Sunday, October 26, 2014

Hunter and Kangaroo: A Description

       For the Aboriginal tribes of Australia, the physical and the spiritual, immaterial worlds are often depicted as existing within one another. Thus, to fully understand the art of these tribes of Australia, it is important to understand the culture from which it is created.For each clan and its members, their lives are tied within The Dreaming, or the spiritual, immaterial world that encompasses the lands, plants, animals, myths, and legends. In aboriginal belief, the world was created by the earliest Ancestor Spirits, and the spirits of these creative ancestors lie within the physical world that surrounds each clan (O'Riley). As these spirits traveled, they created the land and became part of it, remaining with it through all time. Thus, each clan is tied to a specific episode or section of The Dreaming, and are responsible for representing and communicating with their Ancestor Spirits through rituals and art. Moreover, it is believed that the mimi, or earliest ancestor spirits of the present Aboriginals, passed the art of painting and creation down through the generations(O'Riley). With this in mind, in Aboriginal belief, the artist is no longer seen as a creator, but is tasked with the responsibility of rediscovering, or literally, representing the ancient spirits to his or her community. The art and rituals are seen as vessels to the spirit world, and everything within Aboriginal society: the mimi, the spirit ancestors, and their presence in this world live in a timeless landscape.
Fig. 1 "Hunter and Kangaroo" Paint on bark,
51 x 32" (129 x 81 cm). Oenpelli, Arnhem Land, Australia.
c. 1912. Museum Victoria, Melbourne, Australia. 
       In understanding what influences Aboriginal art, we can now dissect and begin to fully appreciate this ancient art form. When looking at this piece, known simply as Hunter and Kangaroo, several key elements begin to come forth. In looking at the piece as a whole, the canvas itself lends to the design. The aboriginals were constantly in contact with their spirit ancestors, who existed in the world around them, and this knowledge of existence is evident in the canvas and medium. The canvas is the bark of the stringbark tree, also known as the Eucalyptus Tree (Eucalyptus tetradonta) (Resture). Also, the paint was often derived from the surrounding landscape: the cliffs bordering the sea, the rocks, and even roots and plants, such as flowers. This respect for nature and utilization of natural materials only continues into the subject of the painting. There appears to be a hunter spearing a kangaroo, but neither are depicted in the normal form. Both utilize what was known as the X-ray style, common to the Oenpelli people of the Arnhem Lands (O'Riley). In looking at the individual figures, it is evident an attempt at understanding the inner form and essence of each figure. As hunter understands his prey, so does the opposite, thus the image creates a universal respect between both figures. Furthering this idea, the Kangaroo is larger than the hunter, emphasizing the idea that without him, the hunter would die and neither would exist. In essence, this piece is a commentary on the Aboriginal ideas of ancestry and the spirit world. As discussed before, the Aborigines believed art was a vessel for communicating with the spirit world and their ancestors, and that this world existed everywhere around them; in nature, in the landscape and in themselves. In essence, this piece is acknowledging that existence; it is asking the spirit ancestors for a successful hunt, but moreover acknowledging the idea that these ancestors exist within and around each person, and that a mutual respect exists between every living thing. What we are given is not a piece of art, but a vessel that embodies the spiritual that the Aborigines access every day, strengthening the link from past to present.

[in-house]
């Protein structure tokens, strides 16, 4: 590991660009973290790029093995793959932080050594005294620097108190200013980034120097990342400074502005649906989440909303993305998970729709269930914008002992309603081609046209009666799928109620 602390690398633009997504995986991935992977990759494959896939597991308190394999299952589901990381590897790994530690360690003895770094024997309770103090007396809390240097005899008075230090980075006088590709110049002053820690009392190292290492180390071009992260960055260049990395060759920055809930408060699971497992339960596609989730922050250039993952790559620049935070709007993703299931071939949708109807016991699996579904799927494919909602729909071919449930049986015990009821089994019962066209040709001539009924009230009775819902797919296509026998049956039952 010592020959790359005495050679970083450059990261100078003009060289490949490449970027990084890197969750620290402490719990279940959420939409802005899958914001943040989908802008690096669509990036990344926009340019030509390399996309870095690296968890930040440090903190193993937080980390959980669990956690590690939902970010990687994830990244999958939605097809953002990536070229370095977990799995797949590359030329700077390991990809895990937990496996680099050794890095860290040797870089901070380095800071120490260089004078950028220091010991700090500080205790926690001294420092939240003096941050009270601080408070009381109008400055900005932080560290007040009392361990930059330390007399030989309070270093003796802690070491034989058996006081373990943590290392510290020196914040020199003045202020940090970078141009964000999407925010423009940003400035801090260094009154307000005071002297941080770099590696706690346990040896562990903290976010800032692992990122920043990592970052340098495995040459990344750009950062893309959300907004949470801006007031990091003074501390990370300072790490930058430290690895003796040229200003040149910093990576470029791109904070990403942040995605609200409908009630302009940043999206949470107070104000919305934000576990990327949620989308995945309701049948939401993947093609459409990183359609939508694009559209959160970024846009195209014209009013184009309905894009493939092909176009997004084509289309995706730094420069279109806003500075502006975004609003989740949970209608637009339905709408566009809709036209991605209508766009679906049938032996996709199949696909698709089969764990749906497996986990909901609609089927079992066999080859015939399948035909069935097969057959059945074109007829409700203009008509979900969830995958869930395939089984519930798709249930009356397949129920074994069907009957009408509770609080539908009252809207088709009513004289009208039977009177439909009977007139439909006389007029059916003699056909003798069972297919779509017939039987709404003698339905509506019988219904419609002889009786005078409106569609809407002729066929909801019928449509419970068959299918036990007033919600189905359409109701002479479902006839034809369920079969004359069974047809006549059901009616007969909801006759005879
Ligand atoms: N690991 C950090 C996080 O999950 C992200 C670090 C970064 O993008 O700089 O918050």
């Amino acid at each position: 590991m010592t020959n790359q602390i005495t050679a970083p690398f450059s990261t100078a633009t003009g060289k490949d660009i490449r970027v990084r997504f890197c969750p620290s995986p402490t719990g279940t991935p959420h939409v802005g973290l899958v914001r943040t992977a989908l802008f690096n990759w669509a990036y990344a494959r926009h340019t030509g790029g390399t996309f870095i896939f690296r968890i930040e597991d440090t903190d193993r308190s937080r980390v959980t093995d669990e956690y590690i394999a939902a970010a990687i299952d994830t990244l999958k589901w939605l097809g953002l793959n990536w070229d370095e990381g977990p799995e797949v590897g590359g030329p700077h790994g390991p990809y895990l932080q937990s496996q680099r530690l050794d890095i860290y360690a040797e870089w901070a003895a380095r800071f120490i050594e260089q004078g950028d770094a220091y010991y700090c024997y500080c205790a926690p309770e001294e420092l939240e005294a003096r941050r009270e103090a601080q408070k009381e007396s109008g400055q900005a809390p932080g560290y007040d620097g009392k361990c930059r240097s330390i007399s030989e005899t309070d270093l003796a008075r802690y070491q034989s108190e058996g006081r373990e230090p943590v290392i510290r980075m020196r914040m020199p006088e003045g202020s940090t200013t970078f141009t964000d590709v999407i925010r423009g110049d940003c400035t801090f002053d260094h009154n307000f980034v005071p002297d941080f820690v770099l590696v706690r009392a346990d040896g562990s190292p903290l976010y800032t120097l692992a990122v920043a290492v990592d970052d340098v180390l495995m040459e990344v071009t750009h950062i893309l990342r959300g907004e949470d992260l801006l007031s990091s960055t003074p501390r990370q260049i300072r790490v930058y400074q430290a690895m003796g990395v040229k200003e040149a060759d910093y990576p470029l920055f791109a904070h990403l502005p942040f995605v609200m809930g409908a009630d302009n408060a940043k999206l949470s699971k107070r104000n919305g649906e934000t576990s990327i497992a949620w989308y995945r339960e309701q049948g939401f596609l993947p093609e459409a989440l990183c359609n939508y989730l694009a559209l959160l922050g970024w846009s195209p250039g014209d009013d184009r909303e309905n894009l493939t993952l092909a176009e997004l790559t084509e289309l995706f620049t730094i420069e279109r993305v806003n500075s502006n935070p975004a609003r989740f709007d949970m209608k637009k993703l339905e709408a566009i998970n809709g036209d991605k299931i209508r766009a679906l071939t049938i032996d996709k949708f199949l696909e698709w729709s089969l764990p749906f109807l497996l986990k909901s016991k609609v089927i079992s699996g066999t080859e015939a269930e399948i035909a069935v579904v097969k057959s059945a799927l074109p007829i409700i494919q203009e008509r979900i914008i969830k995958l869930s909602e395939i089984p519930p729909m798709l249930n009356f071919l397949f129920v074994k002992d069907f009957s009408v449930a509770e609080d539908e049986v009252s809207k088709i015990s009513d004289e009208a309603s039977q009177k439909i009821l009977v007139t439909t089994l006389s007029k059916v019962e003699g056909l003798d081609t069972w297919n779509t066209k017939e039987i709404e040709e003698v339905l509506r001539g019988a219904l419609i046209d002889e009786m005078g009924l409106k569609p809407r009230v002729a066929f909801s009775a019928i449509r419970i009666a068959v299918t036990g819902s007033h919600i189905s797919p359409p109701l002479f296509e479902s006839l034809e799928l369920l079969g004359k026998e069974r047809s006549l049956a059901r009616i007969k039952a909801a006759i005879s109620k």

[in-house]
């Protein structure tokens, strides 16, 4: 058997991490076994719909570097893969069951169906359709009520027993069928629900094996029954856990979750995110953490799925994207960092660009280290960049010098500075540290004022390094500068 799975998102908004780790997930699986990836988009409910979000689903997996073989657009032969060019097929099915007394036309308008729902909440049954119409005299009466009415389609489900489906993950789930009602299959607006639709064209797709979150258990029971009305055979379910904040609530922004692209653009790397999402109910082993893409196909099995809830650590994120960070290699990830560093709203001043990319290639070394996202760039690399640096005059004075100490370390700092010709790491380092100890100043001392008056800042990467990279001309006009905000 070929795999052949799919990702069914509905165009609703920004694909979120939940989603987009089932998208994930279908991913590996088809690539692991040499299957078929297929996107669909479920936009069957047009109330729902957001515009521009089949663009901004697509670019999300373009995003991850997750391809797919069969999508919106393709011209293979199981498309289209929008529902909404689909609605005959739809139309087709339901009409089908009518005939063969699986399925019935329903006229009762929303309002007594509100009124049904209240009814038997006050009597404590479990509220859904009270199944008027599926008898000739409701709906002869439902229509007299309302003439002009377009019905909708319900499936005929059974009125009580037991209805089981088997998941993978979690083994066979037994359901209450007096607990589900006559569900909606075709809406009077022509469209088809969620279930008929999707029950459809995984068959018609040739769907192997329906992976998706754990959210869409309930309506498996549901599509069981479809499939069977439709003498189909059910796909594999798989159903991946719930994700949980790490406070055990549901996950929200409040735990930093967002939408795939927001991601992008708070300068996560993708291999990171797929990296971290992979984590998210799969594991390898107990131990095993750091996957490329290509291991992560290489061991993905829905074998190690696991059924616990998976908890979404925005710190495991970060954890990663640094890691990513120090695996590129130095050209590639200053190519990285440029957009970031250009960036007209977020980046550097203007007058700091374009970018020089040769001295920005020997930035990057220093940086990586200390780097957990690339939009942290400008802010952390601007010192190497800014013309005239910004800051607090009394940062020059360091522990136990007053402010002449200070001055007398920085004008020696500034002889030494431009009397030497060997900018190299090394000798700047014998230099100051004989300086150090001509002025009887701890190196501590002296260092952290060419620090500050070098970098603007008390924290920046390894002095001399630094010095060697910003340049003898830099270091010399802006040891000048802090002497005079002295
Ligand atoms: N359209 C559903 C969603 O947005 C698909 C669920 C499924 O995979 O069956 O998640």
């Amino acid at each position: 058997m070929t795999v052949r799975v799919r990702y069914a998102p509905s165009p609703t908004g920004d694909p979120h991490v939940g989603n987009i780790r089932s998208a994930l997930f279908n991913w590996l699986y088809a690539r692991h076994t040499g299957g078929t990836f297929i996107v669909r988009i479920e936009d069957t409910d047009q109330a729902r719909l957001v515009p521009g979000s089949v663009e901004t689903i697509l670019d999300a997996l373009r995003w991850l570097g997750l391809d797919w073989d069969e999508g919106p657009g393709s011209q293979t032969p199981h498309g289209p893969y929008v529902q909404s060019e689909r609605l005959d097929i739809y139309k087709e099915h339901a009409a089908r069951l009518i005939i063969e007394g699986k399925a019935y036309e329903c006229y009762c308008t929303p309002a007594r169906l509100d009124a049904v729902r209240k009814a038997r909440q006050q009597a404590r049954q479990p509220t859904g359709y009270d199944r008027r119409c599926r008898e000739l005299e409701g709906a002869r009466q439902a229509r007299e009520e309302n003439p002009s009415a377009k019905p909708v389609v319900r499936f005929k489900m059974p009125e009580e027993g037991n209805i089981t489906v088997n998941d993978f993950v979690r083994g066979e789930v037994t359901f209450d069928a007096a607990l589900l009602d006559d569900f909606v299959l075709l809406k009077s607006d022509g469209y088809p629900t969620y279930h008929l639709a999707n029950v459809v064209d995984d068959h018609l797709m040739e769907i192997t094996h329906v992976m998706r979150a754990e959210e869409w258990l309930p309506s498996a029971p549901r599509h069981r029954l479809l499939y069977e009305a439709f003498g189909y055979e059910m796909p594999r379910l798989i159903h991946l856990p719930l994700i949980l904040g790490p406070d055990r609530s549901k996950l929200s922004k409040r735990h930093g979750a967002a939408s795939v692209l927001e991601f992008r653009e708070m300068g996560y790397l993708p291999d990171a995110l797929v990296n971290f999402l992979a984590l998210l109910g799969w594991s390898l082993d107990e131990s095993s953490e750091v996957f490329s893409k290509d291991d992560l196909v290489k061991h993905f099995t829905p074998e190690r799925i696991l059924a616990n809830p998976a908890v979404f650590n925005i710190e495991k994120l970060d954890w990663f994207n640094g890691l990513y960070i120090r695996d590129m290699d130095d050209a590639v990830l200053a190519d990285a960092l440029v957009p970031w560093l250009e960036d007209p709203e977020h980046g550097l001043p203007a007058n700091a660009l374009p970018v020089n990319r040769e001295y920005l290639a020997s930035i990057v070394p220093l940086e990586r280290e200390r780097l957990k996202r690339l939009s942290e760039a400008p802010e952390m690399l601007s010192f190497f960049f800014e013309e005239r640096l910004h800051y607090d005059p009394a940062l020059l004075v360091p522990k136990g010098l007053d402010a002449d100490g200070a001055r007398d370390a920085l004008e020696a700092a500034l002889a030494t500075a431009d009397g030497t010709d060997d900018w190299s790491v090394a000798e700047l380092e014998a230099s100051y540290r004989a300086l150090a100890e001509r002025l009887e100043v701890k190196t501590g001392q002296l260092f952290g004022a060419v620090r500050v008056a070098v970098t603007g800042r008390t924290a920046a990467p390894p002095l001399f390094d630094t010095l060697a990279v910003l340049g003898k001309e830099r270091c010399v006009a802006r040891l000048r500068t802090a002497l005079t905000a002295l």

Kampen O'Riley, Michael. "The Pacific." In Art Beyond the West, 207-208. 2nd ed.
       Upper Saddle River, NJ: Pearson Prentice Hall, 2006. 

Resture, Jane. "Australia: Aboriginal Bark Painting." Jane's Oceania. March, 2012.
       Accessed October, 2014.

Fig. 1. Oenpelli. Hunter and Kangaroo. 1912, Paint on Bark. Arnhem Land. Museum
       Victoria, Melbourne, Australia. In Art Beyond the West, 208.

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